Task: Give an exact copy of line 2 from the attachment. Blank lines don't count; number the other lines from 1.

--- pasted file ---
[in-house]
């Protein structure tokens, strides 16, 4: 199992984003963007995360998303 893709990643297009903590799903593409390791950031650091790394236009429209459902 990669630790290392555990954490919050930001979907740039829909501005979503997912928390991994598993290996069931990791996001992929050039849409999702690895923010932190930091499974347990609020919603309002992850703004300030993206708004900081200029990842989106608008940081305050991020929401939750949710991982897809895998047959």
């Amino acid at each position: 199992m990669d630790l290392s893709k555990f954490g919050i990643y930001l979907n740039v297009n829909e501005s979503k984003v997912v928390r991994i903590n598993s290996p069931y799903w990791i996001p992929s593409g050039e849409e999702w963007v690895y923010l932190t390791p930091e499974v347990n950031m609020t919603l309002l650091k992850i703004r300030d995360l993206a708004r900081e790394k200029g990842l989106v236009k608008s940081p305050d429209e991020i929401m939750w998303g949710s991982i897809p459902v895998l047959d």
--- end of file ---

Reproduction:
């Protein structure tokens, strides 16, 4: 199992984003963007995360998303 893709990643297009903590799903593409390791950031650091790394236009429209459902 990669630790290392555990954490919050930001979907740039829909501005979503997912928390991994598993290996069931990791996001992929050039849409999702690895923010932190930091499974347990609020919603309002992850703004300030993206708004900081200029990842989106608008940081305050991020929401939750949710991982897809895998047959």